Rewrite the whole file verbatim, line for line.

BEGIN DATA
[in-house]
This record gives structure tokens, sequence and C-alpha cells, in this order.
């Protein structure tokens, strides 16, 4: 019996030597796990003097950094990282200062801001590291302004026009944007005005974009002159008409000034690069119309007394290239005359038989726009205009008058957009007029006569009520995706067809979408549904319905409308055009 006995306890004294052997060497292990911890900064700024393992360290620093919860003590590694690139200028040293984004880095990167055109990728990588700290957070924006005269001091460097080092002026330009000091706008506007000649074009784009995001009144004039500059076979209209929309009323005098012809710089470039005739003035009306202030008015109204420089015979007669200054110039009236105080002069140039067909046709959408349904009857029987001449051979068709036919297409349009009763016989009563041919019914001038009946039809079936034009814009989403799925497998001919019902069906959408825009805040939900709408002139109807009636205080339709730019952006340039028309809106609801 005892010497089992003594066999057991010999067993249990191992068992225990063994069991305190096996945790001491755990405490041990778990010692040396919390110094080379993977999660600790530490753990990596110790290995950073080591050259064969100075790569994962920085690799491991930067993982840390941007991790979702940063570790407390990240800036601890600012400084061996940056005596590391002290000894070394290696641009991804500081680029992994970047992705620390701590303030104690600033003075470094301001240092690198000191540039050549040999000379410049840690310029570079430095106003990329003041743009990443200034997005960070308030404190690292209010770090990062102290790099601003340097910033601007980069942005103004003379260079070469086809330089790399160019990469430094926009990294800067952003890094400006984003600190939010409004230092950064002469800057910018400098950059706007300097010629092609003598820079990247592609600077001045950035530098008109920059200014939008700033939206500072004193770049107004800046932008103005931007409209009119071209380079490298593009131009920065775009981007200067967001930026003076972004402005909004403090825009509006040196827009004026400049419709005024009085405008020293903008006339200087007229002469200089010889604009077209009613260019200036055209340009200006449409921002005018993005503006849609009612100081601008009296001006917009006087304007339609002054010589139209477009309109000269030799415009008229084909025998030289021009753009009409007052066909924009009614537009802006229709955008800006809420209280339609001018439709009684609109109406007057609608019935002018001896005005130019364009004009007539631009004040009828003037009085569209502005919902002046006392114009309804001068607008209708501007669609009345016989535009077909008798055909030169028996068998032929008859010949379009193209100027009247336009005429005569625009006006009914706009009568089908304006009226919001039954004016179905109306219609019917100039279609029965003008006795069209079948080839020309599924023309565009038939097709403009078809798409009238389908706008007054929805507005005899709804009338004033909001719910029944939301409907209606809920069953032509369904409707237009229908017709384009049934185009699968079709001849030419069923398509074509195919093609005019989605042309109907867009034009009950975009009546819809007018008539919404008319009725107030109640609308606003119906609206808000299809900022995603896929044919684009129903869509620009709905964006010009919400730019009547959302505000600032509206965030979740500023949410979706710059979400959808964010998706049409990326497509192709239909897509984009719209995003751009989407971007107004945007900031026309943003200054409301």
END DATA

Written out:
[in-house]
This record gives structure tokens, sequence and C-alpha cells, in this order.
């Protein structure tokens, strides 16, 4: 019996030597796990003097950094990282200062801001590291302004026009944007005005974009002159008409000034690069119309007394290239005359038989726009205009008058957009007029006569009520995706067809979408549904319905409308055009 006995306890004294052997060497292990911890900064700024393992360290620093919860003590590694690139200028040293984004880095990167055109990728990588700290957070924006005269001091460097080092002026330009000091706008506007000649074009784009995001009144004039500059076979209209929309009323005098012809710089470039005739003035009306202030008015109204420089015979007669200054110039009236105080002069140039067909046709959408349904009857029987001449051979068709036919297409349009009763016989009563041919019914001038009946039809079936034009814009989403799925497998001919019902069906959408825009805040939900709408002139109807009636205080339709730019952006340039028309809106609801 005892010497089992003594066999057991010999067993249990191992068992225990063994069991305190096996945790001491755990405490041990778990010692040396919390110094080379993977999660600790530490753990990596110790290995950073080591050259064969100075790569994962920085690799491991930067993982840390941007991790979702940063570790407390990240800036601890600012400084061996940056005596590391002290000894070394290696641009991804500081680029992994970047992705620390701590303030104690600033003075470094301001240092690198000191540039050549040999000379410049840690310029570079430095106003990329003041743009990443200034997005960070308030404190690292209010770090990062102290790099601003340097910033601007980069942005103004003379260079070469086809330089790399160019990469430094926009990294800067952003890094400006984003600190939010409004230092950064002469800057910018400098950059706007300097010629092609003598820079990247592609600077001045950035530098008109920059200014939008700033939206500072004193770049107004800046932008103005931007409209009119071209380079490298593009131009920065775009981007200067967001930026003076972004402005909004403090825009509006040196827009004026400049419709005024009085405008020293903008006339200087007229002469200089010889604009077209009613260019200036055209340009200006449409921002005018993005503006849609009612100081601008009296001006917009006087304007339609002054010589139209477009309109000269030799415009008229084909025998030289021009753009009409007052066909924009009614537009802006229709955008800006809420209280339609001018439709009684609109109406007057609608019935002018001896005005130019364009004009007539631009004040009828003037009085569209502005919902002046006392114009309804001068607008209708501007669609009345016989535009077909008798055909030169028996068998032929008859010949379009193209100027009247336009005429005569625009006006009914706009009568089908304006009226919001039954004016179905109306219609019917100039279609029965003008006795069209079948080839020309599924023309565009038939097709403009078809798409009238389908706008007054929805507005005899709804009338004033909001719910029944939301409907209606809920069953032509369904409707237009229908017709384009049934185009699968079709001849030419069923398509074509195919093609005019989605042309109907867009034009009950975009009546819809007018008539919404008319009725107030109640609308606003119906609206808000299809900022995603896929044919684009129903869509620009709905964006010009919400730019009547959302505000600032509206965030979740500023949410979706710059979400959808964010998706049409990326497509192709239909897509984009719209995003751009989407971007107004945007900031026309943003200054409301």